Night Walker: Restless Legs Syndrome

Do creepy-crawly feelings in your legs have you walking the night away? You may have restless legs syndrome.

From the WebMD Archives


Restless Legs Syndrome: New Treatments Bring Relief

In 2005, the FDA approved Requip (ropinirole) for the treatment of moderate-to-severe restless legs syndrome. Requip is the first FDA-approved medication for RLS. In 2006, Mirapex (pramipexole) was also approved. Neupro (rotigotine) was approved in 2012.

These drugs act like dopamine. They attach to nerves and change the way they "talk" to each other. In clinical trials, these medicines relieved symptoms of restless legs syndrome in about 75% of people. Both drugs also prevented relapses during long-term use.

Many other medicines have been shown to help people with restless legs syndrome. Physicians often use combinations of medicines to get RLS under control.

Dopamine-like Medicines

These medicines act like dopamine, similar to those mentioned above. Dopamine-like medicines in general work the best in reducing restless legs syndrome symptoms. They include:

Nausea is the most common side effect of dopamine-like medicines. Another potential problem: taken frequently, these drugs can actually worsen symptoms of restless legs syndrome. Called "augmentation," this problem is more common with levodopa than with newer medicines.

Other Medicines for Restless Legs Syndrome

Several other kinds of medicines have shown benefit for RLS. They act in different ways to "calm down" nerve activity:

Restless legs syndrome often relapses, even after an effective treatment is started. "What's very interesting and strange about treating [RLS] is it's a constantly changing landscape," says Bell. "What works for you may not work for someone else, and what works for you now may not work for you a year from now."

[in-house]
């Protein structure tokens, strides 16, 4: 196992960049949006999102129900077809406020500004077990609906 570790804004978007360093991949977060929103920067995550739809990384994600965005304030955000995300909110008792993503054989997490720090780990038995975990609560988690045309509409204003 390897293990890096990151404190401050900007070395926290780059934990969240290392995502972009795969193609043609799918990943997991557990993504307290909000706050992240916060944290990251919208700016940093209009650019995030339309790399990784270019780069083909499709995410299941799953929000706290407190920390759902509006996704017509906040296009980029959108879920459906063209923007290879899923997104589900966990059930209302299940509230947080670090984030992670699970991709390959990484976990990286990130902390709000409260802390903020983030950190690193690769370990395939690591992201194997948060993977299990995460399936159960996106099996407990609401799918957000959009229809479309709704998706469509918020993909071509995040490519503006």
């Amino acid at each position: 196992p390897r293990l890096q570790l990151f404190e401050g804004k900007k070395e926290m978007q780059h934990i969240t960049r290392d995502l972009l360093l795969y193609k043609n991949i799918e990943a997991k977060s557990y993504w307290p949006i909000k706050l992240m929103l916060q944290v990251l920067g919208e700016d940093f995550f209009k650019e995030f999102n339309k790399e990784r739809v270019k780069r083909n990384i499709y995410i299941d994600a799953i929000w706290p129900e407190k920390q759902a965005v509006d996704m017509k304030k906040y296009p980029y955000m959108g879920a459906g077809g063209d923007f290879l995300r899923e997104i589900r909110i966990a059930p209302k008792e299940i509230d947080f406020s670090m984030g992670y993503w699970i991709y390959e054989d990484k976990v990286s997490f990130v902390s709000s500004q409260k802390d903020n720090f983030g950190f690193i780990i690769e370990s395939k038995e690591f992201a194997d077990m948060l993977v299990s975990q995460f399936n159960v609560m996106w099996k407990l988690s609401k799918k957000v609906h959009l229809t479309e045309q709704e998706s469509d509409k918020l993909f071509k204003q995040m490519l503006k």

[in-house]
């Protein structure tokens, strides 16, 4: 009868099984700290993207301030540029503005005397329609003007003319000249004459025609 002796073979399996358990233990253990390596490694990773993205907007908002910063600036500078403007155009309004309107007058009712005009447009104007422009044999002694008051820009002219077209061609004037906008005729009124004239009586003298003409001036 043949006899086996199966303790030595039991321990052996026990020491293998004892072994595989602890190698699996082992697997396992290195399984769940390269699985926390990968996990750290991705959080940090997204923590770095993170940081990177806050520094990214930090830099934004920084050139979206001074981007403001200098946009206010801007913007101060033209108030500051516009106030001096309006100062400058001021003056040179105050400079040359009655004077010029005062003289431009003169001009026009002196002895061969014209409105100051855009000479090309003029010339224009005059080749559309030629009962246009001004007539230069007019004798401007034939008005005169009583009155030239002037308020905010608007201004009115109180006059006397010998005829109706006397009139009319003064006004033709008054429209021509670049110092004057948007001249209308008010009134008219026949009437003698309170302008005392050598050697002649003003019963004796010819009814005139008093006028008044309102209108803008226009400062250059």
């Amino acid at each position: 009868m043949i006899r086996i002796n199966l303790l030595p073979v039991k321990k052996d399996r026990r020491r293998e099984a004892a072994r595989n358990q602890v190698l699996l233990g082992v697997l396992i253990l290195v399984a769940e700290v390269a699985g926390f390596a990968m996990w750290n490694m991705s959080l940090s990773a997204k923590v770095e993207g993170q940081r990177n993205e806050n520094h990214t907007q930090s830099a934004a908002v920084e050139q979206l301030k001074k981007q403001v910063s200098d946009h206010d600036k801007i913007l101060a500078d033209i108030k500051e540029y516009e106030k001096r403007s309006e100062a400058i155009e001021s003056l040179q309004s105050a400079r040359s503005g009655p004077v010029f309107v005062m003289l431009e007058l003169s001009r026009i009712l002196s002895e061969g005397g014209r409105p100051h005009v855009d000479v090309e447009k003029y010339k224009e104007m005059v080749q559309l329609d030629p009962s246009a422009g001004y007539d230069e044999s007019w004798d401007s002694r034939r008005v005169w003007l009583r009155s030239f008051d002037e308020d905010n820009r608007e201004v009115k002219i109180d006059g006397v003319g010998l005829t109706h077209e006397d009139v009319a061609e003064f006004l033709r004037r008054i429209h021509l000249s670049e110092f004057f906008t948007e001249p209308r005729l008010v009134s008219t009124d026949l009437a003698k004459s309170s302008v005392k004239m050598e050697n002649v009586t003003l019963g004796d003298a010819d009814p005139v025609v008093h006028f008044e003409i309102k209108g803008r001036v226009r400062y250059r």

Walt Kolakowski, 60, understands this well. Over 30 years, he tried multiple treatments for his restless legs syndrome. For Walt, dopamine-like medicines worked -- but caused too many side effects. He experienced the classic symptoms and progression of severe restless legs syndrome. Today, his symptoms are "somewhat controlled" with gabapentin and hydrocodone.

Fortunately, most people with restless legs syndrome do very well, says Buchfuhrer. For many, he says, the new dopamine-like drugs are "a godsend." In his experience, "95% of people can get free of restless legs symptoms 95% of the time" using some combination of treatments. Goodbye night walking, goodbye "creepy-crawlies." After finding a regimen that works, he adds, "they're the happiest patients -- it's my favorite disease to treat."

WebMD Feature Reviewed by Brunilda Nazario, MD on May 20, 2008


SOURCES: News release, FDA. Mark Buchfuhrer, MD, attending staff physician, Downey Regional Medical Center, Downey, Calif. Georgianna Bell, executive director, Restless Legs Syndrome Foundation. James Connor, PhD, professor and vice chairman, Department of Neurosurgery, Penn State University, State College, Pa. Walt Kolakowski, Jackson, Mich. National Institute of Neurological Disease and Stroke, National Institutes of Health web site: "Restless Legs Syndrome Fact Sheet." Ekbom, K. Acta Medica Scandinavica, 1945; vol 158: pp 4-122. Willis, T. LondonPractice of Physick, publisher unknown, 1685. eMedicineHealth: "Restless Legs Syndrome." Earley, C. New England Journal of Medicine, 2003; vol 348: pp 2103-2109. Restless Legs Syndrome Foundation web site message boards. Walters, A. Movement Disorders, 1995; vol 10: pp 634-638. Allen, R. Sleep Medicine, 2003; vol 4: pp 101-110. Ekbom, K. Neurology, 1960; vol 10: pp 868-874. Kavanagh, D. American Journal of Kidney Diseases, 2004; vol 43: pp 763-771. Lopes, L. Diabetes Care, 2005; vol 28: pp 2633-2636. Garcia-Borreguero, D. Neurology, 2003; vol 61: pp S49-S55. Manconi, M. Neurology, 2004; vol 63: pp 1065-1069. Press release, GlaxoSmithKline. Medscape Medical News: "FDA Approvals: Allegra Oral Solution, Noxafil, Mirapex." Comella, C., Neurology, 2002; vol 58: pp S87-S92.

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